A hunt to find the animal reservoir for Ebola that began in 2016 in the wake of Sierra Leone's outbreak has found live Marburg virus, a related pathogen that can also cause hemorrhagic fever, for the first time in West Africa.
The discovery came from researchers involved in two projects: one led by the US Centers for Disease Control and Prevention (CDC) and Njala University in Sierra Leone and the other a US Agency for International Development (USAID)-funded team from the University of California (UC), Davis, and the University of Makeni in Sierra Leone.
Marburg virus, harbored by Egyptian fruit bats, has caused 12 known outbreaks in sub-Saharan Africa. In 2005, the largest event of its kind sickened 252 people in Angola, about 90% of them fatally. The most recent outbreak struck Uganda in 2017.
The disease is on the World Health Organization's priority list and is among its top research and development priorities.
Positive samples from multiple sites
In separate press releases today, the CDC and UC Davis said five Egyptian rousette fruit bats tested positive for active Marburg infections. The bats were caught at separate locations in three of Sierra Leone's health districts: Moyamba, Koinadugu and Kono.
Marburg infections have yet to be reported in Sierra Leone, but bats carrying the virus put people at risk for illness. The animals shed the virus in their saliva, urine, and feces as they feed on fruit. People or animals who eat the contaminated fruit can contract the virus, and people can also be infected through bat bites while capturing them for food.
Jonathan Towner, PhD, who led the CDC team, said scientists have long known that rousette bats live in Sierra Leone, so it's not surprising that Marburg virus was found in bats there. "This discovery is an excellent example of how our work can identify a threat and help us warn people of the risk before they get sick," he said in the CDC release.
In caves and underground mines in eastern and central Africa, the bats are known to roost in colonies of more than 100,000. Sierra Leone's colonies, however, are much smaller, which the CDC said may explain why the country has not had any known Marburg outbreaks.
Brian Bird, DVM, MPH, PhD, with the UC Davis One Health Institute and global lead for Sierra Leone and multicountry Ebola operations with the PREDICT-USAID project, said in the UC Davis release, "That the discovery was made in bats before the recognition of any known human illnesses or deaths is exactly what PREDICT's One Health approach to disease surveillance and capacity building are designed to do."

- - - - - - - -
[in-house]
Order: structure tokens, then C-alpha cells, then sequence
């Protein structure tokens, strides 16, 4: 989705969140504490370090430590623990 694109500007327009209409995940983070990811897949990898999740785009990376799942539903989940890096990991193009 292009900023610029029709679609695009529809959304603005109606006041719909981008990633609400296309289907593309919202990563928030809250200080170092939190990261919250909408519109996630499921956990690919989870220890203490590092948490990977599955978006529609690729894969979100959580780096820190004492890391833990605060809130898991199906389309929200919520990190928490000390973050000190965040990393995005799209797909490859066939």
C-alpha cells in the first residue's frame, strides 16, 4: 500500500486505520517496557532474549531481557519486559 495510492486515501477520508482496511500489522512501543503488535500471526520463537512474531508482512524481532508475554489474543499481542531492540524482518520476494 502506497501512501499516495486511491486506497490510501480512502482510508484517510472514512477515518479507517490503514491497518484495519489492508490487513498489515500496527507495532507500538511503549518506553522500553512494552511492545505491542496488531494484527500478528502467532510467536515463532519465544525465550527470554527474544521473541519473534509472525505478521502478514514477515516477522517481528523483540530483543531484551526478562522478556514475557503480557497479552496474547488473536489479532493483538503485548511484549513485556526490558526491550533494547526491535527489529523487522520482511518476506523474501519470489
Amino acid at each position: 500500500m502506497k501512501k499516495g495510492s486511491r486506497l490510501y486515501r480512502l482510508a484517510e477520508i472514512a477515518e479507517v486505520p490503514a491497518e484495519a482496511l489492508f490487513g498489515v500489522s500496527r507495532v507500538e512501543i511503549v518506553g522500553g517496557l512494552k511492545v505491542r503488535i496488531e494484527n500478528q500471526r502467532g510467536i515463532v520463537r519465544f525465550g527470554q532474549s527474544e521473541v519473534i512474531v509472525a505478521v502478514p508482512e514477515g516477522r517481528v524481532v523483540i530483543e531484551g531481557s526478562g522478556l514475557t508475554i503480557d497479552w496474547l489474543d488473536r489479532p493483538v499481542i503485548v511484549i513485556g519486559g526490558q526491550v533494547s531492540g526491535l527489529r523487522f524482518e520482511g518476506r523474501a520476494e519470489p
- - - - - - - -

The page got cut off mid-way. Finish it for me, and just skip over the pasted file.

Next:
Tests indicate long-time circulation
Tests on samples from four of the five positive bats identified multiple genetically diverse strains, suggesting that Marburg virus has been circulating in Sierra Leone's bat colonies for many years.
Two of the strains are genetically similar to a strain that triggered an outbreak in Angola, the researchers said, indicating the first detection of the Angolan Marburg strain in bats.
Public health implications
Based on the Marburg findings, the researchers and health officials are meeting with local communities in Sierra Leone to present their data, answer questions, and teach people how to reduce their risk of exposure to the virus, UC Davis said in its press release.
It added that fruit bats play important ecological and agricultural roles, such as pollinating crops and eating insects, such as mosquitoes, that spread disease and damage crops.
Scientists emphasize that people shouldn't kill or eradicate bats based on the findings, adding that killing them and having contact with the animals can boost the risk of virus transmission instead of decreasing it.
Dec 20 CDC press release
Dec 20 UC Davis press release